At least Garza has a good attitude and puts the team first. If Stewart was giving his all and being FIFO of camp, practice, etc, it wouldn’t be so bad. But the guy appears to be a cancer. It’s one thing to make a bad trade regarding play on the field but when you bring in a guy that doesn’t really give a crap and alienates his teammates it’s doubly bad. I’m a San Diego Charger fan and he reminds me of some of what I’ve heard of Jared Gaither, who the Chargers signed last year. He’s got talent but it’s too the point where his teammates detest him so much they can’t really consider bringing him back even if healthy. I know these guys do their homework on players so I’m really surprised that this wasn’t considered before we gave up so much for Stewart. I don’t really miss Colvin and I don’t think he ever would reach his potential in Chicago (may not anywhere other than Colorado as his stats indicate he benefits greatly from the light air in Coors Field), but LaMahieu could have been good for us. He could be playing 3rd base right now and buy the team some time to find someone as a permanent solution (if he didn’t turn out to be).

          • Brp921

            Boardrider, I don’t know if Stewart will turn it around this year, now that he is supposedly heathy, or not, and I wish he had shown up to camp sooner as well, it would haved helped his cause. But it’s a long season and the reporting date is just that, the reporting date. I haven’t read anything until just lately about him having a bad attitude and I don’t remember anything written about him alienating his teammates (maybe you’ve seen something I haven’t).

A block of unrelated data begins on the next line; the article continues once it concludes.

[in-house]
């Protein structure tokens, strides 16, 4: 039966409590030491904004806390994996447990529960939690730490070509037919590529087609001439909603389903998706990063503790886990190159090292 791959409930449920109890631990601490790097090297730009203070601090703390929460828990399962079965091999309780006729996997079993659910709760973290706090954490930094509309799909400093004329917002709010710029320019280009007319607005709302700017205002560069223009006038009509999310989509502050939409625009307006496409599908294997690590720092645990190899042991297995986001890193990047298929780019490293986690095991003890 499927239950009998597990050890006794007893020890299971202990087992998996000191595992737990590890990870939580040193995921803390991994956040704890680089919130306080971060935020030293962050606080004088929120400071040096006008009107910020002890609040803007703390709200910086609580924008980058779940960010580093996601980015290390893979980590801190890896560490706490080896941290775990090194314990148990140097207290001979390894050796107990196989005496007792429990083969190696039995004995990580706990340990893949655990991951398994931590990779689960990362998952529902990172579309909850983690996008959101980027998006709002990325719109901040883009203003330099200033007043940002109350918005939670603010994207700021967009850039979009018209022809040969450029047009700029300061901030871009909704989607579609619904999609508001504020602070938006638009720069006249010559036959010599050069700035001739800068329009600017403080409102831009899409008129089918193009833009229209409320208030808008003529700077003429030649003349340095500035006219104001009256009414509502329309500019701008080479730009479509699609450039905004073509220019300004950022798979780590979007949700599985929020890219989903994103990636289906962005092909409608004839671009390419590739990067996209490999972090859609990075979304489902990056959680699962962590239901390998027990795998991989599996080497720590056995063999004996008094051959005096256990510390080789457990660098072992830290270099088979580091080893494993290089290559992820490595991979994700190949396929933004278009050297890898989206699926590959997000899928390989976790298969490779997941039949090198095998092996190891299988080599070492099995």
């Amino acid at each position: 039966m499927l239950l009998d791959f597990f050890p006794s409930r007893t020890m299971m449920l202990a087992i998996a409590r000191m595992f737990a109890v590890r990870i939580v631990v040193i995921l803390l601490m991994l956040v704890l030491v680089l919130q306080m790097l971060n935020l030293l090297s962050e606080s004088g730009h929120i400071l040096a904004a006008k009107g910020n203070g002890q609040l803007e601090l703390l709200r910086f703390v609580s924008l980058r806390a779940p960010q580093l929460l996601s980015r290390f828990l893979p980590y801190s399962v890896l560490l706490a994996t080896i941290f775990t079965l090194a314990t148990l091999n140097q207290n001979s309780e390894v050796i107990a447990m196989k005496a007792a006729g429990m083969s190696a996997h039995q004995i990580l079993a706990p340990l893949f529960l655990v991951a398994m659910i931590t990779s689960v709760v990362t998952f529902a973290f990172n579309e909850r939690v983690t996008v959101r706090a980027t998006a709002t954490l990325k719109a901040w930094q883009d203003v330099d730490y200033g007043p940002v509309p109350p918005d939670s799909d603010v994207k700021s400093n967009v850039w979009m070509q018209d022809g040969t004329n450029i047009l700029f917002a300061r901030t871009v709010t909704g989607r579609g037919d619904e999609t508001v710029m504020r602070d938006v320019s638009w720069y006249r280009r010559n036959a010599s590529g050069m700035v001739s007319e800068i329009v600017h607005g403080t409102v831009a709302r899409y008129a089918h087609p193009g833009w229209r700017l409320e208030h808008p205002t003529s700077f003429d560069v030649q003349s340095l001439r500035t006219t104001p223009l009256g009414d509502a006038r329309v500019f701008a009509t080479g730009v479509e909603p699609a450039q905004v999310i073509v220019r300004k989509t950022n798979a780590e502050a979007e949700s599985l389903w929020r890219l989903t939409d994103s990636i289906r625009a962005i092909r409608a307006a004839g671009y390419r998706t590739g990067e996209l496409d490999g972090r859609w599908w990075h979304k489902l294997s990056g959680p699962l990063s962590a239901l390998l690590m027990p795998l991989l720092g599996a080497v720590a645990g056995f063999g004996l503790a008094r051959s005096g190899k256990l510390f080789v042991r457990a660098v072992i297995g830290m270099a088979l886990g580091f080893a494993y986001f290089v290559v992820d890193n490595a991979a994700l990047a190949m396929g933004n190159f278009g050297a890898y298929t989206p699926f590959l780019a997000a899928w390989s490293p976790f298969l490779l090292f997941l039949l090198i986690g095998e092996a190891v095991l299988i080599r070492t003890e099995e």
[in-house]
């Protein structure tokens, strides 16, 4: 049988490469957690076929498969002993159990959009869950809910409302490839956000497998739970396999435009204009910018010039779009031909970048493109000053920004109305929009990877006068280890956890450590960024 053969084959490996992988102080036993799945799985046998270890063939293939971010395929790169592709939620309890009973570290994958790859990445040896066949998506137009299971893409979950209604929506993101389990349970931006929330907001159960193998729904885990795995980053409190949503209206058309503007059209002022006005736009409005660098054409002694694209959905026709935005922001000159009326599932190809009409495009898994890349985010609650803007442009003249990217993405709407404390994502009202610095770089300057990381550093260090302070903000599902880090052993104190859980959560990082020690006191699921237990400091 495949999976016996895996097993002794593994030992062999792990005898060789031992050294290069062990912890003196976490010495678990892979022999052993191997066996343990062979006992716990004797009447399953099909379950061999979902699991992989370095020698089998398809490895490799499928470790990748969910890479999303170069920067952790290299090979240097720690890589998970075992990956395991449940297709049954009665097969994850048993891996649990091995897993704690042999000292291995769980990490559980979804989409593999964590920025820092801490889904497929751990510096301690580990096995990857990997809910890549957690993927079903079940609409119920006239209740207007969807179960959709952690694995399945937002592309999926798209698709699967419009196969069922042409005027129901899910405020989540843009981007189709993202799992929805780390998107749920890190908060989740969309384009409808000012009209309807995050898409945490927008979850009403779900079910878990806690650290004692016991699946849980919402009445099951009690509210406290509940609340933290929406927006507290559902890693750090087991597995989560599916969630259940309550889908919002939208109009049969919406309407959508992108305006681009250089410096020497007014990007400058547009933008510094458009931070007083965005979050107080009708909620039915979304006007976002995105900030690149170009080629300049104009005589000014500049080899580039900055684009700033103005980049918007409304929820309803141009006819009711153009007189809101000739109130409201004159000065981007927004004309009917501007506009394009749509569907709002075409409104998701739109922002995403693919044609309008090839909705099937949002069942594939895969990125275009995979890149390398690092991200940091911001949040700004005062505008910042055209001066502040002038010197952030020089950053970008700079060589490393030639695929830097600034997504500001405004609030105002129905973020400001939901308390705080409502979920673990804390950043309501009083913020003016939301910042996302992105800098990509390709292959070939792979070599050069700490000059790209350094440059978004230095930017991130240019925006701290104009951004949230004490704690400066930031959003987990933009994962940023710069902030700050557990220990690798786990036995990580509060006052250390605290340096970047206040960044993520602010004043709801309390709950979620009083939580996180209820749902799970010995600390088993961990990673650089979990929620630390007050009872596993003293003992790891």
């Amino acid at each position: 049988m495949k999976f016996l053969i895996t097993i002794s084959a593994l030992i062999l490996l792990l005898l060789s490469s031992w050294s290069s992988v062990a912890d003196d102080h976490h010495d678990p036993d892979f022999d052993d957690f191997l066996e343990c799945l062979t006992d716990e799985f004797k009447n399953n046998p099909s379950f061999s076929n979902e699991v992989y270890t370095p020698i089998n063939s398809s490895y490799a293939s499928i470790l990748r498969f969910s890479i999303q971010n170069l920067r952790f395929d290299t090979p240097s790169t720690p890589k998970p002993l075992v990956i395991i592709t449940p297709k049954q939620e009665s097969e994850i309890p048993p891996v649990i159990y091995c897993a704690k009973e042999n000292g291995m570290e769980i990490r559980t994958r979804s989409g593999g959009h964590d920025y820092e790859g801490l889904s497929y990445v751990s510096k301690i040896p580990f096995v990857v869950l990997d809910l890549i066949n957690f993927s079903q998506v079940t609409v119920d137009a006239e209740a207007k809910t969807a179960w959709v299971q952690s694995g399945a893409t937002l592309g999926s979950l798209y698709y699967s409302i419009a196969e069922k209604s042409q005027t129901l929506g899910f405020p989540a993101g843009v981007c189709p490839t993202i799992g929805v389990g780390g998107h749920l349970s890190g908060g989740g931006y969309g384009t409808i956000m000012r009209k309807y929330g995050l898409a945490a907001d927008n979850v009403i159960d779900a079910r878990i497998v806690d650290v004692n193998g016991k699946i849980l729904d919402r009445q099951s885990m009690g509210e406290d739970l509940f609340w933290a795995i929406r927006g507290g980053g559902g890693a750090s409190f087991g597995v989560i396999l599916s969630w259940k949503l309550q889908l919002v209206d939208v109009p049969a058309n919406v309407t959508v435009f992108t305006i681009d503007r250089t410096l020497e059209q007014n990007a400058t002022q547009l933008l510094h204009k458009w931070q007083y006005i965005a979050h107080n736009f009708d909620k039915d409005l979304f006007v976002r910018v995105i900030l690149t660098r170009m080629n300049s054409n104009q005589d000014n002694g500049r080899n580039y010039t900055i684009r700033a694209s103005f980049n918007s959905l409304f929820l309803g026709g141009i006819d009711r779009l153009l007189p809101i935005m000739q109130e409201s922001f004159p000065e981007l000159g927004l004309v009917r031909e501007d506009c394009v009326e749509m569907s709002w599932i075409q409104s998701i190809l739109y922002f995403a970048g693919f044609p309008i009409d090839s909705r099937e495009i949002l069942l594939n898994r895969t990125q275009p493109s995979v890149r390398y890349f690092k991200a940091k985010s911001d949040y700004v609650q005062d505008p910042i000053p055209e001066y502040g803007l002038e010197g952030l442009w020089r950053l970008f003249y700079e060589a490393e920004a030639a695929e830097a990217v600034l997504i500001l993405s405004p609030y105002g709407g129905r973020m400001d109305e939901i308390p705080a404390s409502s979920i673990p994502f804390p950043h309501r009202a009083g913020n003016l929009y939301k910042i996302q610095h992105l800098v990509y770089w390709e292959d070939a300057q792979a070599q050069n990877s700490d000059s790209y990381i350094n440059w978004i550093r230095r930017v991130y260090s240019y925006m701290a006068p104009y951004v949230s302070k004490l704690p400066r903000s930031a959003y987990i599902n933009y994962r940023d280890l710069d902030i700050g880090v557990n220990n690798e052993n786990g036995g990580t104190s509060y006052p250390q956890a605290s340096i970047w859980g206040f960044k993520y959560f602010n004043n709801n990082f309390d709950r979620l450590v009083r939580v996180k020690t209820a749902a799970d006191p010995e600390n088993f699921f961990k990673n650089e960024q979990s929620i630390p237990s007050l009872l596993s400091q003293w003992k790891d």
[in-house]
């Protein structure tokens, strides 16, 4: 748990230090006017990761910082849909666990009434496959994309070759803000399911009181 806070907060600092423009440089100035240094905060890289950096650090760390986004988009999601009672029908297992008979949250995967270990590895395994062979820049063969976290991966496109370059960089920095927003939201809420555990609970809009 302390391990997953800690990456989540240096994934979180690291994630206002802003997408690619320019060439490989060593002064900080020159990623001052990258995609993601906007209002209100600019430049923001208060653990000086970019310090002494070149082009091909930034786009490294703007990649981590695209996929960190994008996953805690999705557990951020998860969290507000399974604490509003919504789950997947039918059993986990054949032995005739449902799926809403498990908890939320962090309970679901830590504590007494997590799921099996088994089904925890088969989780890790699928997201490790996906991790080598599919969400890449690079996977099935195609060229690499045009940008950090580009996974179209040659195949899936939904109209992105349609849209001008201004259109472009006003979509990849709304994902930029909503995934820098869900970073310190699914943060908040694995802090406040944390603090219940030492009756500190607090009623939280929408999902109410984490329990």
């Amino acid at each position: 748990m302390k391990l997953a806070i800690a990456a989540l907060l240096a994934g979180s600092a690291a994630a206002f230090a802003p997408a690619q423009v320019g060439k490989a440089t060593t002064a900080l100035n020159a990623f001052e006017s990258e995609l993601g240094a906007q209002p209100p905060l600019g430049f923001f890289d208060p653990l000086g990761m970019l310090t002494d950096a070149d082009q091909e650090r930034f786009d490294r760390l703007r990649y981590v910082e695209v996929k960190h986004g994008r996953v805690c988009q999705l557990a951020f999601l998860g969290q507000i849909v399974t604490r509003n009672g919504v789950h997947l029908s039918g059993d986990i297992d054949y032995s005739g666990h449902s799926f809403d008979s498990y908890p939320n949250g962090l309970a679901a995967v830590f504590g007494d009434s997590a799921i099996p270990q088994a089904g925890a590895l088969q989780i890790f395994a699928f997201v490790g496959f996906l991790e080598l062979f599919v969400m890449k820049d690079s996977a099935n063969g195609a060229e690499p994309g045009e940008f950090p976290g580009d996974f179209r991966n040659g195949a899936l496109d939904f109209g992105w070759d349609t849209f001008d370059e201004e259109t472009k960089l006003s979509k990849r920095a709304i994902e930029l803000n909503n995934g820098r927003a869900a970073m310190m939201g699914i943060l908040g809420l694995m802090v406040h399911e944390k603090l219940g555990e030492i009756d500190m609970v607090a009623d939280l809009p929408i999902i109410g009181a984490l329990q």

So I don’t think I would call him a cancer. You might be right about the Rockies getting the better end of the deal but I’m going to wait and see how he does this year before I decide. If he comes out and hits twenty plus homeruns with seventy to eighty RBI’s and plays defense as well as he did last year then I’d say it was a pretty good trade, if not then we move on.

          • Brp921

            After going to the MLB Colorado website to review Colvin’s and LaMahieu’s stats (LaMehieu’s being better than I had remembered) I just have to beat the dead horse some more and comment on what a horrible manager Quade was. To use Colvin the way he did just ruined his season. I hope Colvin has a good career and Quade realizes how foolish he was to only use Covin against lefthanded pitching until it was to late to recover his season.

          • http://theboardridersuite.wordpress.com/ Theboardrider

            Colvin’s home/away splits raise eyebrows. I don’t really think he would have produced in Chicago regardless. The only place he does damage is in Coors Field.

          • Brp921

            I would agree. I think his rookie year stats are closer to what he will hit over his career, but they are still decent/ok stats and much better than he was able to produce under Quade. Ok enough of the dead horse.

    • daverj

      I liked the deal at the time and would take a similar risk again. Sometime those risks don’t work out … part of the game. The good news is that the deal is unlikely to have a material effect on the timeframe for the Cubs becoming contenders.